Because of these events, it would now be difficult to get any political momentum behind more positive relations with Moscow and Beijing, said Ivana Karaskova, of the Association for International Affairs in Prague.
“The overall sentiment in the Czech Republic’s policy circles, excluding the extreme political parties, is cautious,” she added.
According to a survey published earlier this year by Sinophone Borderlands, a project run by Palacky University Olomouc, some 29% of Czech respondents held “very negative” and 27% “negative” views of China.
Of all the political parties, supporters of the far-left Communist Party of Bohemia and Moravia (KSCM) and far-right Freedom and Direct Democracy (SPD) had the most positive views of China, the survey found. The two parties’ leaders themselves are also among the most positive about building relations with Beijing and Moscow.
Much depends on the outcome of next month’s general election, which is set to take place on October 8. Analysts reckon the Czech Republic could be heading towards either a major post-election stalemate or even a constitutional crisis.
The ballot looks set to be dominated by the current ruling party, Babis’ ANO, and two new coalitions formed by the largest opposition parties, none of which will likely control enough seats in parliament to go it alone, according to the latest opinion polls.
President Zeman has also intimated that he doesn’t like the new alliances and wants to allow the biggest single party to try to form the next government - and possibly allow it to remain in power even if parliament doesn’t give it a vote of confidence.
According to the latest opinion polls, Babis’ ANO party is widely tipped to take first place and he is expected to have a first crack at forming a minority government, although it remains unclear with whom since ANO’s current coalition partner, the CSSD, could fail to even win seats in parliament next month.
If ANO is able to form a government, perhaps with the support of other smaller parties, then relations with Russia and China will remain as they are now, said Jiri Pehe, a political analyst and a director of New York University´s Prague campus.
According to Karaskova, of the Association for International Affairs, because Babis has no interest in foreign policy he may again offer the Ministry of Foreign Affairs to a coalition partner. Since 2017 that cabinet post has been controlled by the CSSD, the junior coalition partner.
The Social Democrats’ views on Russia and China are mixed. Many of the party’s former grandees, including President Zeman, are among the most passionate advocates of an Eastwards-looking foreign policy.
And a report by the now-named MapInfluenCE, a project run by the Prague-based Association for International Affairs, has argued that links between the Chinese Communist Party and the CSSD are “personally guaranteed” by Jan Hamacek, the current CSSD leader and Minister of Interior.
But CSSD member Tomas Petricek, who served as foreign minister from 2018 until April this year, frequently warned about risks posed by Russia and China, and some analysts speculated that his dismissal was due to his pro-Western stance.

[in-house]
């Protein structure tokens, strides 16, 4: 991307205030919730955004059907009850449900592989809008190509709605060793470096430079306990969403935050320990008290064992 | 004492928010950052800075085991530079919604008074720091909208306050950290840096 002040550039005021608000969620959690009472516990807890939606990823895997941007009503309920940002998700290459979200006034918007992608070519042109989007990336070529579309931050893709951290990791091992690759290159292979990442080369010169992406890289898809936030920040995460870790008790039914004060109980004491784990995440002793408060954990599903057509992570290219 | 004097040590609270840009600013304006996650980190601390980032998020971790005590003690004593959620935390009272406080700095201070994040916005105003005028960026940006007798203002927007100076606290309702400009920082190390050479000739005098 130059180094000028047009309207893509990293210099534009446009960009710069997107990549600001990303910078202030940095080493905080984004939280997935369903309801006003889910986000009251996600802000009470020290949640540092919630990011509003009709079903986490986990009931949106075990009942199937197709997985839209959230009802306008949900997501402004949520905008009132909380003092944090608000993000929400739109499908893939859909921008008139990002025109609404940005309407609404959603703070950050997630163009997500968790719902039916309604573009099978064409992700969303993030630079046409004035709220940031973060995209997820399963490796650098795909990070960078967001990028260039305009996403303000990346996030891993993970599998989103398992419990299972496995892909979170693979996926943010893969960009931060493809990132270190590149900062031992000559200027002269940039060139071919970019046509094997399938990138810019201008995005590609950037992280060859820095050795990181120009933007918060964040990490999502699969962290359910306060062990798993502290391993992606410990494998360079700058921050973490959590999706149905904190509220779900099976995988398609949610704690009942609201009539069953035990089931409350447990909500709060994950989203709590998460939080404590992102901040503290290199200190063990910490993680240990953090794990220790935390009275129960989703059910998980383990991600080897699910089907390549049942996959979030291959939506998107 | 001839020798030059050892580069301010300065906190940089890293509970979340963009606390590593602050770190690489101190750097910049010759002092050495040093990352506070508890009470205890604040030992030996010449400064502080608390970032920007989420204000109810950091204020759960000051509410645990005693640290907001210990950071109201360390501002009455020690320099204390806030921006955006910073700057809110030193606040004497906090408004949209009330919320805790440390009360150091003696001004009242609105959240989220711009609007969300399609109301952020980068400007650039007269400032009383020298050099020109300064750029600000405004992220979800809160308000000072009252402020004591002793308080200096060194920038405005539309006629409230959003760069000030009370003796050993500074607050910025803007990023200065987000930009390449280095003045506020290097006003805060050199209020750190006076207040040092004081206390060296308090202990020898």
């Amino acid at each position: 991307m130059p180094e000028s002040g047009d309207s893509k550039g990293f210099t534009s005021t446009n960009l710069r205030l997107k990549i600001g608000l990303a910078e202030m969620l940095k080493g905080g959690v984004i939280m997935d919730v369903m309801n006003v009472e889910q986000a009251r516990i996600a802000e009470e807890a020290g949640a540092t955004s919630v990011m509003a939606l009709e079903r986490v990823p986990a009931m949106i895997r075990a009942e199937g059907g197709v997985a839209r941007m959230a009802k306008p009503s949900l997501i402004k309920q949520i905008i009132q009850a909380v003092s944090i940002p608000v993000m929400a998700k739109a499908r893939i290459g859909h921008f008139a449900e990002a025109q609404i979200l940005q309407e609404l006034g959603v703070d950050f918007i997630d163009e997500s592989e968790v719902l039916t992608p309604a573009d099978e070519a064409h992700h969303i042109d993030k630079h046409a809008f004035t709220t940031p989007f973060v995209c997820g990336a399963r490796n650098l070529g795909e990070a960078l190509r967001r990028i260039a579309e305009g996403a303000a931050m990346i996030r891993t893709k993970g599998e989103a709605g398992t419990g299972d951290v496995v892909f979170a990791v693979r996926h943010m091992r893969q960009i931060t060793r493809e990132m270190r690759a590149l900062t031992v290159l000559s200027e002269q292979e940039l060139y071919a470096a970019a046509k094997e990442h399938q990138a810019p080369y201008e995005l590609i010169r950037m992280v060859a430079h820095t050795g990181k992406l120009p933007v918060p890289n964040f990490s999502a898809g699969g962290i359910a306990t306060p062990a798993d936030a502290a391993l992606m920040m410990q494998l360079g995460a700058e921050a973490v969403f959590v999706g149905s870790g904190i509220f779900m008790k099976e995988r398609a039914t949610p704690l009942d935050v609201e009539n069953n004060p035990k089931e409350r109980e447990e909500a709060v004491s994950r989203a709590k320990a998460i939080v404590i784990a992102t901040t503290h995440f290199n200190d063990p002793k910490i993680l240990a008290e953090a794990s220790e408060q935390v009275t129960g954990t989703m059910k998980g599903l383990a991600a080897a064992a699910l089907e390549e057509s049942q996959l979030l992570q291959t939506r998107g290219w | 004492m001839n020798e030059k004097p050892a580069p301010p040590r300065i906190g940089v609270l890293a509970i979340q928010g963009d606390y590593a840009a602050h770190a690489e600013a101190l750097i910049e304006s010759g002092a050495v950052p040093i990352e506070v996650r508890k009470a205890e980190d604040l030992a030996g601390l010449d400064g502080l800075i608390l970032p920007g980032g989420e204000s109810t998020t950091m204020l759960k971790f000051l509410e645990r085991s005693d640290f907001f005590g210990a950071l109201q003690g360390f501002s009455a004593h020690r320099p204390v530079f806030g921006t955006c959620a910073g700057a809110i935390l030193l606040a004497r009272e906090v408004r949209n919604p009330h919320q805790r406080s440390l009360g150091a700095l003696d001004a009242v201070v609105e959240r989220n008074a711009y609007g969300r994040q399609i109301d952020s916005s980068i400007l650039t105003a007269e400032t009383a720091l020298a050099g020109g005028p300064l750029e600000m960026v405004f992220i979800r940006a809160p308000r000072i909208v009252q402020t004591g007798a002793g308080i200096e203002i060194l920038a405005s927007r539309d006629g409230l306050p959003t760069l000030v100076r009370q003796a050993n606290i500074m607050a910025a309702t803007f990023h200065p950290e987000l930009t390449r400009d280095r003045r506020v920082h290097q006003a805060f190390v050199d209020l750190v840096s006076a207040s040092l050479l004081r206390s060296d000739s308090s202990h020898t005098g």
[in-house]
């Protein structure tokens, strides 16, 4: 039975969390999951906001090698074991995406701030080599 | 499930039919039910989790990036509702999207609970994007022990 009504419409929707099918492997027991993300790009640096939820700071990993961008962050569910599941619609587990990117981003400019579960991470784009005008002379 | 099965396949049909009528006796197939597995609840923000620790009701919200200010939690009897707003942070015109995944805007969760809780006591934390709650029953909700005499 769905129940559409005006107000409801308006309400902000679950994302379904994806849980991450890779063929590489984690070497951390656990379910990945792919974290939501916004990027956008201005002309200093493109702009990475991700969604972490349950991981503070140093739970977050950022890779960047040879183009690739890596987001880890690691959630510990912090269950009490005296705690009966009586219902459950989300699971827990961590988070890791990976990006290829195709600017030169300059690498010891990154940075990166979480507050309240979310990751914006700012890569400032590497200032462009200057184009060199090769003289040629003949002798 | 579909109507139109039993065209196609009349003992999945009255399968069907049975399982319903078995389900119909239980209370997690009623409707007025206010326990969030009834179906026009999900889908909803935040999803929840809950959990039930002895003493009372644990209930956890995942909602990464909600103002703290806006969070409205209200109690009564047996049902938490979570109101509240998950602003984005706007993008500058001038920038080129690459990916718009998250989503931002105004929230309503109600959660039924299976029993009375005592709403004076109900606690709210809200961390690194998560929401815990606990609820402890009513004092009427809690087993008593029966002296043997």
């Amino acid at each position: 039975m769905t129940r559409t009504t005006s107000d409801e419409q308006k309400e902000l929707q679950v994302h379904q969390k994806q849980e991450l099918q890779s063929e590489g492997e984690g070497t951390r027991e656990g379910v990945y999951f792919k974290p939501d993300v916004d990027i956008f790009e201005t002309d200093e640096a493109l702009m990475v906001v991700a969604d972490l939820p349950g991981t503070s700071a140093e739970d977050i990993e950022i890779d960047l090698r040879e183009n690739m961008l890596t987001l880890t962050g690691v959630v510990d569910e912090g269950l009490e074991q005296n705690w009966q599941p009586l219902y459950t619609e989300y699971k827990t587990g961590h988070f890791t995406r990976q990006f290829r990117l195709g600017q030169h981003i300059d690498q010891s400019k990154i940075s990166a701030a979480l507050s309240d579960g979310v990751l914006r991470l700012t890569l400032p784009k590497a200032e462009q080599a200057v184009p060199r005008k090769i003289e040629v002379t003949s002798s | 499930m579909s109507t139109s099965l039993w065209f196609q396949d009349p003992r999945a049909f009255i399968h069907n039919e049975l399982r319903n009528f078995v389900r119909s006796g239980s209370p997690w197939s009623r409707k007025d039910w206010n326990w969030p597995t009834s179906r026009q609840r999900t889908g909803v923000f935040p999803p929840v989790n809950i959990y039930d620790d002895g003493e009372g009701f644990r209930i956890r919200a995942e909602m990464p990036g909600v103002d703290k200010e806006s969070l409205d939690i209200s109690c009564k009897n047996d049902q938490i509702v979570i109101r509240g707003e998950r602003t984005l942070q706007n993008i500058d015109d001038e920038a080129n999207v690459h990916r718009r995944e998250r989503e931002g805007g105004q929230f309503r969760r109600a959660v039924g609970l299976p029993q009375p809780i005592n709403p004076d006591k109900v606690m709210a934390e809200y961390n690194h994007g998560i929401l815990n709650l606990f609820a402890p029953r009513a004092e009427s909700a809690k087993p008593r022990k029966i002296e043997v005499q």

On the other hand, the expected post-election frenzy might instead see the Czech Republic’s two new opposition coalitions try to form a government, in which case the country would take a much more hardline position on China and Russia, Pehe said.
The SPOLU alliance was formed earlier this year by the centre-right ODS, the current largest opposition party, and the smaller Christian Democrats (KDU-ČSL) and TOP 09. The progressive Pirate Party, currently the country’s second-largest opposition outfit, formed a separate electoral pact with the Mayors and Independents party (STAN).
While there’s much daylight between the two coalitions on domestic politics, they have notably taken strong stances against Chinese and Russian influence in the country and both advocate for a liberal, westwards-looking foreign policy.
The Czech senate president who visited Taiwan last year, which precipitated much of the current antagonism with Beijing, is a senior member of ODS. Pirate member Zdenek Hrib has pursued openly anti-Beijing and anti-Moscow policies since becoming mayor of Prague in 2018, including replacing the Czech capital’s sister-city relationship with Beijing for one with Taipei.
In the earlier-mentioned Sinophone Borderlands survey of public opinion, the most negative views on China were held by supporters of centrist TOP-09, with around 80% holding negative opinions, followed by ODS and STAN. More than two-thirds of supporters of the Pirates Party held negative views on China.
The SPOLU alliance’s campaign website states that it would pursue “unambiguous orientation to the West,” although it makes no specific mention of China. The Czech Republic faces “hostile action from undemocratic regimes,” meaning Russia and China, asserts the manifesto of the Pirates and Mayors alliance. Similar to SPLOU, it argues for a Western-orientated foreign policy that more closely aligns the Czech Republic to the EU and NATO.
But even in the unlikely scenario that an opposition alliance takes power after next month’s elections, the country’s foreign policy agenda is likely to become increasingly tribal, with the government pulling one way and a coterie led by President Zeman still pushing the other.
After all, Zeman is going to stay in office until the next presidential election in 2023, noted Richard Q. Turcsanyi, a programme director at the Central European Institute of Asian Studies at Palacky University Olomouc.
“Although not a head of the government, Zeman is very influential,” he added.
And the Czech president shows no signs of giving up his friendships in China. Following a phone call between him and Chinese President Xi Jinping in July, it was announced that Zeman will visit Beijing next year, his sixth visit as president.
Perhaps one of the most important tasks of the next Czech government will be to refashion how the country’s foreign policy agenda is set, disentangling the many vested interests that have fractured the agenda in recent years.
As the manifesto of the Pirates and Mayors alliance puts it: “the discrepancy in foreign policy between the president, the prime minister, the foreign minister and other actors is harmful.”